With the Singlehanded Transpacific and Pacific Cup races to Hawaii less than six months away, preparation seminars are in full swing. Last Saturday, the SSS held an on-the-water seminar to demonstrate emergency steering systems. The seminar included a race, for which skippers secured their boats’ primary steering and deployed emergency steering to get around the course. Richmond Yacht Club hosted the event again, as in 2018 and 2015.
Participating boats included two Pacific Cup entries — Kirk Denebeim’s Archambault 35 Mirthmaker and Lori Tewksbury’s Express 27 Hang 20 — and three past or future Singlehanded Transpacific race entries — Chris Case’s Wilderness 30 Fugu, Will Lee’s Hinckley SW42 Competition Sea Wisdom, and Bob Johnston’s Alerion Express 38-1 Surprise!.
The emergency steering systems in use were a variety of professional and amateur builds. Mirthmaker won the race using a carbon cassette e-rudder built by SSS veteran and composites guru Greg Nelsen. Hang 20 also used a Nelsen-built e-rudder, borrowed from fellow Express 27 sailor and Singlehanded Transpacific race veteran George Lythcott of Taz!!.
Chris Case sailed Fugu in the 2018 Singlehanded Transpacific race carrying an e-rudder blade purchased at Blue Pelican Marine and mounted on a self-built frame on Fugu’s sloped transom. Sea Wisdom demonstrated a Hydrovane, which includes a dedicated rudder blade that doesn’t require separate mounting. Both boats had no problem sailing out to the Bob Klein buoy (near Southampton Shoal) and back using these systems.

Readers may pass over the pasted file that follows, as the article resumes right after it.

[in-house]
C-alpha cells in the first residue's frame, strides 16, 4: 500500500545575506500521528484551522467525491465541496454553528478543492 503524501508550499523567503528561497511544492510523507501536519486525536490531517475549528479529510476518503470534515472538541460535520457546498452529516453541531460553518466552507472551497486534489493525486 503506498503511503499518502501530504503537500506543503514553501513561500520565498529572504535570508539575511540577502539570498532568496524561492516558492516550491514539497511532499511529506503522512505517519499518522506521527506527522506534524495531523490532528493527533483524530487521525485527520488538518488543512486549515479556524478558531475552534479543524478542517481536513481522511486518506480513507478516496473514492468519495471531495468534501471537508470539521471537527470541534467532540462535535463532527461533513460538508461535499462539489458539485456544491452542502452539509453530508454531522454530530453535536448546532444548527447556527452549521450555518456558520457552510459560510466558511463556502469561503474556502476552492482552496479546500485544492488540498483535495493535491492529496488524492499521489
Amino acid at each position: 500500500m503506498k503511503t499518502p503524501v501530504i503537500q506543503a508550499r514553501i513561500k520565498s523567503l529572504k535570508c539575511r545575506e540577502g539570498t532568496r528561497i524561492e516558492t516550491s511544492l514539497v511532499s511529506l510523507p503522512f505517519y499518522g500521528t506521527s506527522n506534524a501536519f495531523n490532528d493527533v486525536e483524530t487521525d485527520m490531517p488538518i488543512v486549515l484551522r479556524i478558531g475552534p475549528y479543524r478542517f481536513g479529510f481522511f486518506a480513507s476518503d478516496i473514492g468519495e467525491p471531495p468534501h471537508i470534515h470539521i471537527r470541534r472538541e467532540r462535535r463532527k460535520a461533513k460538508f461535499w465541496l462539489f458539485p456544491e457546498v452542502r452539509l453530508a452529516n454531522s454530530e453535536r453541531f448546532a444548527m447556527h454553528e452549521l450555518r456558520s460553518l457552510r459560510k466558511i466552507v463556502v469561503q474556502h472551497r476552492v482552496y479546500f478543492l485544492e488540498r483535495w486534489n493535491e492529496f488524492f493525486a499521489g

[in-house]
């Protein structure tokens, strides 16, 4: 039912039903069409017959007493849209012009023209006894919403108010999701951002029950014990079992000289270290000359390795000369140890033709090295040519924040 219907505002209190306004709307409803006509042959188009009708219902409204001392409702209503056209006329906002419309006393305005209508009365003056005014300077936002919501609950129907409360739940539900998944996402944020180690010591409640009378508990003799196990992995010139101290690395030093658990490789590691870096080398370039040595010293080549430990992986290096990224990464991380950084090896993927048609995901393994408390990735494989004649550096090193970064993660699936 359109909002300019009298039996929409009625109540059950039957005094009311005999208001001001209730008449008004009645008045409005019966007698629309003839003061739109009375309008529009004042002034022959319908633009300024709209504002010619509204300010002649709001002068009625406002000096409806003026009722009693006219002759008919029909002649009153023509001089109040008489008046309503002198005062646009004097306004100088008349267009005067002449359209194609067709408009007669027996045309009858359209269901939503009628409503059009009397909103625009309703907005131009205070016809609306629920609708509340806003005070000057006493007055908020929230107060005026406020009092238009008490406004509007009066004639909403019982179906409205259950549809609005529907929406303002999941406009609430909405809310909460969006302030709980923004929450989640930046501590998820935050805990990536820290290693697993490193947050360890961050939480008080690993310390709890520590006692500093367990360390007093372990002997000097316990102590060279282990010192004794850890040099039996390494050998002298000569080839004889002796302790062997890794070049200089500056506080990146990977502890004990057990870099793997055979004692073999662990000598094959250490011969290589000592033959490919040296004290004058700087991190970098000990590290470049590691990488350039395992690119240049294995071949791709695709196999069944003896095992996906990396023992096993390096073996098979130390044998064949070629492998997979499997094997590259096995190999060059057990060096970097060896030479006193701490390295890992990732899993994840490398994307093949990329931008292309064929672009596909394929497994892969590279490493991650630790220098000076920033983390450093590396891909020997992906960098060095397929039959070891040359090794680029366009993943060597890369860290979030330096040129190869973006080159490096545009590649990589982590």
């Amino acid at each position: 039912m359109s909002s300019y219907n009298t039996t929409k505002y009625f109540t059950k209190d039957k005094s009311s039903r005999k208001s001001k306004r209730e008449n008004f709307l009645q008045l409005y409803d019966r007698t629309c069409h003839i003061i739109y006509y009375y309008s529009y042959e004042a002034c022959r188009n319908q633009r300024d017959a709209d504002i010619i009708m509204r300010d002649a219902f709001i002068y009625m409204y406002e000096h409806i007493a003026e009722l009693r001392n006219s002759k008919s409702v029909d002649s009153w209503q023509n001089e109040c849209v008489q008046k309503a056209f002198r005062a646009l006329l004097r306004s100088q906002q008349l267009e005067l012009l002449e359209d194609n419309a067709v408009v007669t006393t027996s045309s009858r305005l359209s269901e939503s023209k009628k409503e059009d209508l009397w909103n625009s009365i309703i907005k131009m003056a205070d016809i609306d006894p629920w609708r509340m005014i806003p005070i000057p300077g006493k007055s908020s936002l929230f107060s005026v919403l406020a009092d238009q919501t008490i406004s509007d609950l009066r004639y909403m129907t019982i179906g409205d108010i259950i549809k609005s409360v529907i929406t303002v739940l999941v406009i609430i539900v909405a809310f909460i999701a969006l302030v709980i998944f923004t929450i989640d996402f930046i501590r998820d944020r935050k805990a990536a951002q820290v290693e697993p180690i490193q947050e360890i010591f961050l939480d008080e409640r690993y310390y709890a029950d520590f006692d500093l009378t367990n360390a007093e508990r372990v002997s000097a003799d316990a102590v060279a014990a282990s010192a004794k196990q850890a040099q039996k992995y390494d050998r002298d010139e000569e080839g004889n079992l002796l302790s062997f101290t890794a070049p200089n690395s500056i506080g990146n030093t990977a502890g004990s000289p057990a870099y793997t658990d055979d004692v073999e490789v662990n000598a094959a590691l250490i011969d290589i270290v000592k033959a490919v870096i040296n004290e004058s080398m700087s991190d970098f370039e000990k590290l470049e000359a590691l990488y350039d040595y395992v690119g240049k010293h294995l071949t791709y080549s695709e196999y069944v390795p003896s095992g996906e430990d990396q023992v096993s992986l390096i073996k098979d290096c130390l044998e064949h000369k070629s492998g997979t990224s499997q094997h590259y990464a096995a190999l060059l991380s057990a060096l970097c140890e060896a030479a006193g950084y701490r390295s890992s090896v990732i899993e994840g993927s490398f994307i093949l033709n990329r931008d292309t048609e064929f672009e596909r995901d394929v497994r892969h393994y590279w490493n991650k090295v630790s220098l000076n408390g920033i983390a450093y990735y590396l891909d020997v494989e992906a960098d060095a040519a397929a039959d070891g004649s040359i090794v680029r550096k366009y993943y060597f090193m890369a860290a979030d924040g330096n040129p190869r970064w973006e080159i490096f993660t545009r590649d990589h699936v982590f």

Surprise! tested a Burke Seabrake drogue. Its bridle lines were led to the ends of a whisker pole mounted near the mast to provide a pivot point over the keel. Based on videos and a prior test, Bob concluded that the drogue would work if sailing downwind. However, it did not steer adequately to allow Surprise! to sail upwind to exit Richmond’s Potrero Reach.
Both the Pacific Cup and Singlehanded Transpacific races require emergency steering systems, and the race inspectors may require that the systems be demonstrated. Saturday’s seminar and race was a chance to see what worked and what didn’t, giving skippers a jump on meeting these requirements.
Seminar participants not bringing their own boats assisted as crew. The group held a debrief after the race, and another Singlehanded Transpacific veteran, Alan Hebert, brought the cassette rudder system he’s building for a future race.